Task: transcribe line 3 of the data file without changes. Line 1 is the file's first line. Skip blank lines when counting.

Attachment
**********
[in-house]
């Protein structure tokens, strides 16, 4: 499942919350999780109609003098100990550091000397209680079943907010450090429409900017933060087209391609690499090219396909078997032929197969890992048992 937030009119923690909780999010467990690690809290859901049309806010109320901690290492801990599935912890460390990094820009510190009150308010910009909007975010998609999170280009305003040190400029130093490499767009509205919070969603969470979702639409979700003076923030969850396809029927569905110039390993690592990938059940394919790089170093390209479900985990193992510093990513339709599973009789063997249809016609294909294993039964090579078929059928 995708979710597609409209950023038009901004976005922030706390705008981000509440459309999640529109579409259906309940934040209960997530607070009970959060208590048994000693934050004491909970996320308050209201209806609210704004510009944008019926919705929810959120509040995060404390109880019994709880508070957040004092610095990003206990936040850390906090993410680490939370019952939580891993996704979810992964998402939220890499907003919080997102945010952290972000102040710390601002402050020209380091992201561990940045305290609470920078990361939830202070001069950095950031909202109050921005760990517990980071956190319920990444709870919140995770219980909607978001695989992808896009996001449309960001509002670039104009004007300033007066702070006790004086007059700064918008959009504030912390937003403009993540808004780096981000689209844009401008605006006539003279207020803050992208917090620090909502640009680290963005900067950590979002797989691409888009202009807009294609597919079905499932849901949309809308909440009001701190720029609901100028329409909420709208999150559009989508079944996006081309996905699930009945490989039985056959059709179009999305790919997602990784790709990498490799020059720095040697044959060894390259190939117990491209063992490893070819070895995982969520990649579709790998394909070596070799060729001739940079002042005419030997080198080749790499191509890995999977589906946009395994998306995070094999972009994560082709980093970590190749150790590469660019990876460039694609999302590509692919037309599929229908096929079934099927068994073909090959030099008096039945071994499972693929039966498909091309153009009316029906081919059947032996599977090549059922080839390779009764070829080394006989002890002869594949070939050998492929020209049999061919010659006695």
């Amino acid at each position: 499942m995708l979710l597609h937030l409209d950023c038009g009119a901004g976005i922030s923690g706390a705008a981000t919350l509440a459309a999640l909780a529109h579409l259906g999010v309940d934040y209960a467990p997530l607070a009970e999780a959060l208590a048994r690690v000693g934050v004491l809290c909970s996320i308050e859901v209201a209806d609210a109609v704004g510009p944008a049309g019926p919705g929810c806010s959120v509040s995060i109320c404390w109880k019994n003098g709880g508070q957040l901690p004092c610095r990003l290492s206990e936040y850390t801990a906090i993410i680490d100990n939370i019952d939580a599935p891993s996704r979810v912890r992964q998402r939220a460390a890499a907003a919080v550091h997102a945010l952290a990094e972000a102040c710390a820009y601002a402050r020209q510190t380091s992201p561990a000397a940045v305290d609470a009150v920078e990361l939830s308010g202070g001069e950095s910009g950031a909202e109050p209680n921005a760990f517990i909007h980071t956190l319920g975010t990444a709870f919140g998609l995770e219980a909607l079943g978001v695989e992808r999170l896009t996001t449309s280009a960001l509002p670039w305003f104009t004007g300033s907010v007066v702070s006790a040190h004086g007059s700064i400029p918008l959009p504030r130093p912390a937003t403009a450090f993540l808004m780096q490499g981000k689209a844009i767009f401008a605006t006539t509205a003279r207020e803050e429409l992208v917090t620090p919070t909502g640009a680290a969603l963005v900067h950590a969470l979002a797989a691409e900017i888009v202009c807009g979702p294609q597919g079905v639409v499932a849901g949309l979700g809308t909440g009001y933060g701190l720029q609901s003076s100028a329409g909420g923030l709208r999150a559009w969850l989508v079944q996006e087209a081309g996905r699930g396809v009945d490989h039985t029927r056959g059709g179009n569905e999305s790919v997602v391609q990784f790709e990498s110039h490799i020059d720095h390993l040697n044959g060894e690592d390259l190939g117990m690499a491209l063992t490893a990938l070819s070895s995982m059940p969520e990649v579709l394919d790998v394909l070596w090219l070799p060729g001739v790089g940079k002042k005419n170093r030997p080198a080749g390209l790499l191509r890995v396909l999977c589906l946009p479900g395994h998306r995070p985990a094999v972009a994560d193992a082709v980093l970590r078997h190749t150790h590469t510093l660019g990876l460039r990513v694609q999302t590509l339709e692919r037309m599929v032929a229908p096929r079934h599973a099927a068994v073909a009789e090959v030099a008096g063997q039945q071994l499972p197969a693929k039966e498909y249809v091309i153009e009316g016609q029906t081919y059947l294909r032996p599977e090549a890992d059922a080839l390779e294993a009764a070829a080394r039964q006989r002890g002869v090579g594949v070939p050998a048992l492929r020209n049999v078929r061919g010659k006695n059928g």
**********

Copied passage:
């Amino acid at each position: 499942m995708l979710l597609h937030l409209d950023c038009g009119a901004g976005i922030s923690g706390a705008a981000t919350l509440a459309a999640l909780a529109h579409l259906g999010v309940d934040y209960a467990p997530l607070a009970e999780a959060l208590a048994r690690v000693g934050v004491l809290c909970s996320i308050e859901v209201a209806d609210a109609v704004g510009p944008a049309g019926p919705g929810c806010s959120v509040s995060i109320c404390w109880k019994n003098g709880g508070q957040l901690p004092c610095r990003l290492s206990e936040y850390t801990a906090i993410i680490d100990n939370i019952d939580a599935p891993s996704r979810v912890r992964q998402r939220a460390a890499a907003a919080v550091h997102a945010l952290a990094e972000a102040c710390a820009y601002a402050r020209q510190t380091s992201p561990a000397a940045v305290d609470a009150v920078e990361l939830s308010g202070g001069e950095s910009g950031a909202e109050p209680n921005a760990f517990i909007h980071t956190l319920g975010t990444a709870f919140g998609l995770e219980a909607l079943g978001v695989e992808r999170l896009t996001t449309s280009a960001l509002p670039w305003f104009t004007g300033s907010v007066v702070s006790a040190h004086g007059s700064i400029p918008l959009p504030r130093p912390a937003t403009a450090f993540l808004m780096q490499g981000k689209a844009i767009f401008a605006t006539t509205a003279r207020e803050e429409l992208v917090t620090p919070t909502g640009a680290a969603l963005v900067h950590a969470l979002a797989a691409e900017i888009v202009c807009g979702p294609q597919g079905v639409v499932a849901g949309l979700g809308t909440g009001y933060g701190l720029q609901s003076s100028a329409g909420g923030l709208r999150a559009w969850l989508v079944q996006e087209a081309g996905r699930g396809v009945d490989h039985t029927r056959g059709g179009n569905e999305s790919v997602v391609q990784f790709e990498s110039h490799i020059d720095h390993l040697n044959g060894e690592d390259l190939g117990m690499a491209l063992t490893a990938l070819s070895s995982m059940p969520e990649v579709l394919d790998v394909l070596w090219l070799p060729g001739v790089g940079k002042k005419n170093r030997p080198a080749g390209l790499l191509r890995v396909l999977c589906l946009p479900g395994h998306r995070p985990a094999v972009a994560d193992a082709v980093l970590r078997h190749t150790h590469t510093l660019g990876l460039r990513v694609q999302t590509l339709e692919r037309m599929v032929a229908p096929r079934h599973a099927a068994v073909a009789e090959v030099a008096g063997q039945q071994l499972p197969a693929k039966e498909y249809v091309i153009e009316g016609q029906t081919y059947l294909r032996p599977e090549a890992d059922a080839l390779e294993a009764a070829a080394r039964q006989r002890g002869v090579g594949v070939p050998a048992l492929r020209n049999v078929r061919g010659k006695n059928g």